•Currently, Safaricom controls about 65 per cent market share in voice while its mobile money business has virtually no challenger.
•"At this time there is no change in our position," Micheal Joseph said.
Safaricom does not plan to split its telecommunication business from its successful mobile money service M-Pesa, at least for now.
The mobile company's chairman Michael Joseph told the Star they are yet to be convinced on the proposed shift.
"At this time there is no change in our position," Michael Joseph said.
Safaricom's position comes as rival's Airtel on Thursday announced separation of its services to "better serve customers".
Airtel money services will now be provided by Airtel Money Kenya Limited in collaboration with the telecommunication network of Airtel Networks Kenya Limited.
In a public notice on Wednesday the company said continued use of Airtel money Service shall be deemed as proof of a customer's acceptance of the transfer of their account and related customer data.
Attempts to force Safaricom to split its business, which dominates both Kenya’s mobile money market and its wireless industry, dates back six years ago.
Last year, MPs snubbed debate on a Bill that sought to compel all telecommunication firms to split their voice and data business from their mobile money transfer and lending units.
Currently, Safaricom controls about 65 per cent market share in voice, while its mobile money business has virtually no challenger. Rival Airtel holds a 17 per cent share, with Telkom Kenya on 14 per cent.
In the year ended March, M-Pesa made a profit of Sh50 billion before tax contributing nearly half of the Safaricom's total gross earnings solidifying M-Pesa’s position as its most profitable service.
This was the first time M-Pesa performance was listed separately in the Telco’s profit, having previously just reported the contribution to revenues. Voice has been Safaricom’s leading revenue stream.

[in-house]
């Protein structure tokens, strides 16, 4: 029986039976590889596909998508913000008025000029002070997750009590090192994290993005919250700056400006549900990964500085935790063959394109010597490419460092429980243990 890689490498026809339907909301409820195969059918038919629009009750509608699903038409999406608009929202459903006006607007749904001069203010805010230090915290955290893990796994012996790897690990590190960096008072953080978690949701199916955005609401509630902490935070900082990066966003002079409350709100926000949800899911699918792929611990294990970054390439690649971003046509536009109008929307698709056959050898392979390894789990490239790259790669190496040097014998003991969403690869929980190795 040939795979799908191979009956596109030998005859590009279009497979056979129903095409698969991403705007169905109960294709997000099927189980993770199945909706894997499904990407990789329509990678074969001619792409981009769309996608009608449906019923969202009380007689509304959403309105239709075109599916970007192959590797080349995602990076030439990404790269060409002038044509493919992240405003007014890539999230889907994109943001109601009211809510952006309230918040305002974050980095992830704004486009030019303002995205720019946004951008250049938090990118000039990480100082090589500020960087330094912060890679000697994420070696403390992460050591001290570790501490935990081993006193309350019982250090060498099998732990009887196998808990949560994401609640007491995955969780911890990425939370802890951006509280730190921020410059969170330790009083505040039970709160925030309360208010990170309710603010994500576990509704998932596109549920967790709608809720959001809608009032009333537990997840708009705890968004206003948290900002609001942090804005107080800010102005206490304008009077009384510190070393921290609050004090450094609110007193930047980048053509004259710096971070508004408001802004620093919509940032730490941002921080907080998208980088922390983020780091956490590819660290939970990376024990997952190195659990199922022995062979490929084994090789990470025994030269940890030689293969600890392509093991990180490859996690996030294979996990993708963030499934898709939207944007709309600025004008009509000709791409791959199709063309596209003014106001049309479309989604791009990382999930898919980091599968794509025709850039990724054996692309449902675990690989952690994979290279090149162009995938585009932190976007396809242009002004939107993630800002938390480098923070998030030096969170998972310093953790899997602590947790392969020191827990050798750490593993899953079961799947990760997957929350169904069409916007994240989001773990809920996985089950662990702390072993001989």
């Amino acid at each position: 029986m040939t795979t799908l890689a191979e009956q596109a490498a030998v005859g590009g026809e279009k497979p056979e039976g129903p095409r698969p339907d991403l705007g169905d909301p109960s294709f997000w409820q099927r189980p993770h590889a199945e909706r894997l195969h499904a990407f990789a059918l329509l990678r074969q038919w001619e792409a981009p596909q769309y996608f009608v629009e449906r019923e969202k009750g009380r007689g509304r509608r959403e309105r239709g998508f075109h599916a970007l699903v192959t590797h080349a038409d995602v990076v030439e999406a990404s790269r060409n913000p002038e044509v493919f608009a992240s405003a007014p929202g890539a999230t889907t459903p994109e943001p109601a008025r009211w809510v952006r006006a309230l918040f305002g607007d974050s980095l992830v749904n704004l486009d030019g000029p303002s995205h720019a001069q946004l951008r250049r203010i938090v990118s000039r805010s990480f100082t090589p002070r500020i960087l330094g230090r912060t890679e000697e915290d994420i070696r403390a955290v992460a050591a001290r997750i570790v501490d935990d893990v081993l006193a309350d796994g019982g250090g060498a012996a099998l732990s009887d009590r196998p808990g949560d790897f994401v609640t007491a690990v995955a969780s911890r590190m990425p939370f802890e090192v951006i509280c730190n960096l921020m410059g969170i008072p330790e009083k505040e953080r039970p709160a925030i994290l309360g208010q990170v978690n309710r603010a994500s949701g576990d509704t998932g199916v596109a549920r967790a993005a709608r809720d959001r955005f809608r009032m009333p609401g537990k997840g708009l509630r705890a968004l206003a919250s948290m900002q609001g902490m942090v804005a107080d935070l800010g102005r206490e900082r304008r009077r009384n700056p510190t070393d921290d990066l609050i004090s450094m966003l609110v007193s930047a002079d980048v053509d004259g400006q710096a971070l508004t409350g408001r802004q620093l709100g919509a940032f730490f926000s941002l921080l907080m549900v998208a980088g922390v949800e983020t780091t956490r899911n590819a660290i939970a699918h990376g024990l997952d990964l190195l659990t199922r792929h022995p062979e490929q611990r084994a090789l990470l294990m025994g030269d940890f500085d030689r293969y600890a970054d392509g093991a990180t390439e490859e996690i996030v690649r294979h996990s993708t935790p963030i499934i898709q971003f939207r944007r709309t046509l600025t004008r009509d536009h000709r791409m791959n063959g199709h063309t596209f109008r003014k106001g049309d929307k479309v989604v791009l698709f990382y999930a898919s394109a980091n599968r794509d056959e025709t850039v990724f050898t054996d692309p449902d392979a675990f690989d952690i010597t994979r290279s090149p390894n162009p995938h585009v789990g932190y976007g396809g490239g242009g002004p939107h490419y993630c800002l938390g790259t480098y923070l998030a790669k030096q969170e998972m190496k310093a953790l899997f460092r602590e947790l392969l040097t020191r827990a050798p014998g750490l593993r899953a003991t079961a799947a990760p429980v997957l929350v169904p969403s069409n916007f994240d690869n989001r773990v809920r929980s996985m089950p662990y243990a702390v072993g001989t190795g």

M-Pesa contributed 49 per cent of the Telco’s Sh102.2 billion profit before tax and 36 per cent of the company’s total revenue of Sh298.07 billion.
This means the mobile money unit has a higher profitability.
Proposers want M-Pesa and Safaricom’s mobile services to operate as two separate entities, with different boards, brands, and regulators.
If this is implemented, the Communications Authority of Kenya will regulate Safaricom’s mobile unit, while M-Pesa will be under the purview of the Central Bank of Kenya.
Joseph in a previous interview said the possibility of M-Pesa split from Safaricom would mean more prospects for a wider range of services under the platform.
He noted high-value loans as one of the benefits that would come from the split.
It is the belief of the lawmakers that such a split will provide a level playing field for the other players in the sector.
Safaricom’s market share in voice, data and mobile money is bigger than shares of its competitors, Airtel Kenya and Telkom, combined. Safaricom controls over 60 per cent for mobile subscriptions 68 per cent for data and up to 99 per cent for mobile money.
M-Pesa has long been described as one of the greatest success stories of mobile money in the world, and its use became especially spread with the onset of the pandemic.